Phil Plait writes:
I read the paper, and really it’s more of the same as from the first paper. In some ways, it’s even shakier; they provide lots of technical data that gives their work a veneer of credibility, but when you look a bit deeper you find they didn’t do a lot of critically necessary tests to establish the veracity of their claims. All the technical stuff obfuscates the fact that they missed the boat in some very basic ways.
In a nutshell, they don’t establish the samples they examined were actually meteorites. They don’t establish they were from the claimed meteor event over Sri Lanka in December 2012. And perhaps most telling, they don’t eliminate the possibility of contamination; that is, diatoms got into the samples because those rocks were sitting on the Earth where diatoms are everywhere.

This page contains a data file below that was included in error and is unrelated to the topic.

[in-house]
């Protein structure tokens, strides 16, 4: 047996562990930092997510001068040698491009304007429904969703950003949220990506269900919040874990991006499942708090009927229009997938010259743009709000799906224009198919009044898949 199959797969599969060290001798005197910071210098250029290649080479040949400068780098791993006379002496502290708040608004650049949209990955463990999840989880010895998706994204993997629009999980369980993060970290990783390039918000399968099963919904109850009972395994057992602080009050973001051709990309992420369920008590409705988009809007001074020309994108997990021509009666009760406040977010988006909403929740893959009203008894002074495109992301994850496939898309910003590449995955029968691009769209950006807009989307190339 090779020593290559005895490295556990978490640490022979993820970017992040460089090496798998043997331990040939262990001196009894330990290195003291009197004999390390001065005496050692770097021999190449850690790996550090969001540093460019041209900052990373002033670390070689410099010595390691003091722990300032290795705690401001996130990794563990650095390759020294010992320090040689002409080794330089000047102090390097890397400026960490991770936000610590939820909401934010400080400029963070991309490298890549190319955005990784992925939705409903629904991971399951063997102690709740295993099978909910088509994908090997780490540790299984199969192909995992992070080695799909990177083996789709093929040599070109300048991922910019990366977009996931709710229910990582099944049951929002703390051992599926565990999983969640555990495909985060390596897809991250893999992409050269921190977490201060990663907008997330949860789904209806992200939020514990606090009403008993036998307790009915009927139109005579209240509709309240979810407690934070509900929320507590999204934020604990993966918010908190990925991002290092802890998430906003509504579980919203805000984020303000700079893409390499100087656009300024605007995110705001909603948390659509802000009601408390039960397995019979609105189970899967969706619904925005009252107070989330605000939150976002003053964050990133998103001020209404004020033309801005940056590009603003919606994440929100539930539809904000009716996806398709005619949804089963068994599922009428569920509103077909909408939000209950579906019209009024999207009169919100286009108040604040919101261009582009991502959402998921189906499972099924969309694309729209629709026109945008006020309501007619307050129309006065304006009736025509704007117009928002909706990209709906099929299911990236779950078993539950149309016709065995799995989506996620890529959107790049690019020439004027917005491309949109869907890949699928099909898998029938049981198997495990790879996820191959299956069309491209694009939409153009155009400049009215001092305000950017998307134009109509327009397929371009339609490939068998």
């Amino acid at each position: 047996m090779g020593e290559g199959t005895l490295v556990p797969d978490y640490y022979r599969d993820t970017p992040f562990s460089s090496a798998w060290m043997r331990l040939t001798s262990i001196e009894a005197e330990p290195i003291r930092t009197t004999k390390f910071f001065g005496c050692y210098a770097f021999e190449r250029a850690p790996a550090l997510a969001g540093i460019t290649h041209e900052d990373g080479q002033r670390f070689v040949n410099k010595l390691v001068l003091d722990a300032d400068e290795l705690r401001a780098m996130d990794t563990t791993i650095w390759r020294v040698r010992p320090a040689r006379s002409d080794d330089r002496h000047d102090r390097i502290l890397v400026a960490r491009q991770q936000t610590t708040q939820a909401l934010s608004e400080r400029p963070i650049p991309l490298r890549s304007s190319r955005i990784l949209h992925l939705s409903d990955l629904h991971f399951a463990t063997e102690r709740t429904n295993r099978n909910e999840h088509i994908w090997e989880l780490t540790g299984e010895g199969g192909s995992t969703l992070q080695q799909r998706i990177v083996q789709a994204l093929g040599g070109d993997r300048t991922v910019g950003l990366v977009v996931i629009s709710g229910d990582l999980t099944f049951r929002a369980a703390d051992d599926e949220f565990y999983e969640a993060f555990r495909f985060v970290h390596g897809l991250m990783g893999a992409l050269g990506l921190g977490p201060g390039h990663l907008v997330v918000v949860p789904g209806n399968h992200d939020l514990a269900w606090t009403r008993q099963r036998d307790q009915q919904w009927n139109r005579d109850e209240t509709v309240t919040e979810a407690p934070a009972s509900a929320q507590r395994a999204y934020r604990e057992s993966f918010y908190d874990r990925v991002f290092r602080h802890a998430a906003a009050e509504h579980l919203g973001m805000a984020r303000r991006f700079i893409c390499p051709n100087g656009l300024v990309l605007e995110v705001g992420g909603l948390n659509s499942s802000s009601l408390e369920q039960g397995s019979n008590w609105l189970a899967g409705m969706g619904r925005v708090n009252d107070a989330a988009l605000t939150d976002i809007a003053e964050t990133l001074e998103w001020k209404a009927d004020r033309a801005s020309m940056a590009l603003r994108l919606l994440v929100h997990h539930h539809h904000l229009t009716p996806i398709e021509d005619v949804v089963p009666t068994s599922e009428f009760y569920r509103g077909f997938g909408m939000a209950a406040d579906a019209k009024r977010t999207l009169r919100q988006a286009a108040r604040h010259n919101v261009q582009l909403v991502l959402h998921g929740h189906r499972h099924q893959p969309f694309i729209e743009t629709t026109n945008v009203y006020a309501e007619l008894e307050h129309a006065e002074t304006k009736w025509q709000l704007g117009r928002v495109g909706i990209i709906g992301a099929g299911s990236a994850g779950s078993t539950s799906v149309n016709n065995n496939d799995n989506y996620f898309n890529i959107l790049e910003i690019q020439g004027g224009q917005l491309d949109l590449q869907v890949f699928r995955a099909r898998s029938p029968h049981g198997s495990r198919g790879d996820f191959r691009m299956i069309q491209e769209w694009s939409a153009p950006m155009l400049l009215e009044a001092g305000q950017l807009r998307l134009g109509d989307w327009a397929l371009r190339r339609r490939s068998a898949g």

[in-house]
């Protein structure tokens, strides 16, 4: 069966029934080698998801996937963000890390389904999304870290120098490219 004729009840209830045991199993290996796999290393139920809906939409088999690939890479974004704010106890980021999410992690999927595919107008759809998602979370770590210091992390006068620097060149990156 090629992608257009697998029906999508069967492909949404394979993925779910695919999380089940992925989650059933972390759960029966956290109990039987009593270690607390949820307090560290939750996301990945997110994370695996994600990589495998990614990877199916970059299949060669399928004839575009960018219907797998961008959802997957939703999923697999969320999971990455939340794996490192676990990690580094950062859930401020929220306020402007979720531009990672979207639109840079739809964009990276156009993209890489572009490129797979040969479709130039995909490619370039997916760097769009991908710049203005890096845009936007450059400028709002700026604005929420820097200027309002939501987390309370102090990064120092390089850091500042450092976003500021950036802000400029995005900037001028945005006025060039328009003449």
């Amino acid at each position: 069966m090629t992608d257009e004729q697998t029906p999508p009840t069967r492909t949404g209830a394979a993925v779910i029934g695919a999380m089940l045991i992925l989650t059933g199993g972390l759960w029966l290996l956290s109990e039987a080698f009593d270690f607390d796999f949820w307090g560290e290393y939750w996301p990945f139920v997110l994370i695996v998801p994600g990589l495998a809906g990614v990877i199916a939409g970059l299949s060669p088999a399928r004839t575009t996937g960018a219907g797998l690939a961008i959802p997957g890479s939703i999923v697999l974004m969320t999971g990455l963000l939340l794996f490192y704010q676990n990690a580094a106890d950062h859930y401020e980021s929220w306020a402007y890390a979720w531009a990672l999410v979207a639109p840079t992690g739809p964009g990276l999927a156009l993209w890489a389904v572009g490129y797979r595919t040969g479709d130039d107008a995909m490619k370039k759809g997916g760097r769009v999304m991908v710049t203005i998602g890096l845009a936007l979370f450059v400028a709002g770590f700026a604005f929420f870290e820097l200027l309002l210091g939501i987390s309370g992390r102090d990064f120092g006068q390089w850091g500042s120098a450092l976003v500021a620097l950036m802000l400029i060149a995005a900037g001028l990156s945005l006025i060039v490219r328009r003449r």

There’s more, too, including some unusual methods if you’re trying to establish a paradigm-overthrowing claim: They don’t consult with outside experts (including those in the fields of meteorites and diatoms), they don’t get independent confirmation from an outside lab, and they published in a journal that is, um, somewhat outside the mainstream of science.
This isn’t the first time these guys have made this sort of claim. The new paper is here if you want to have a look.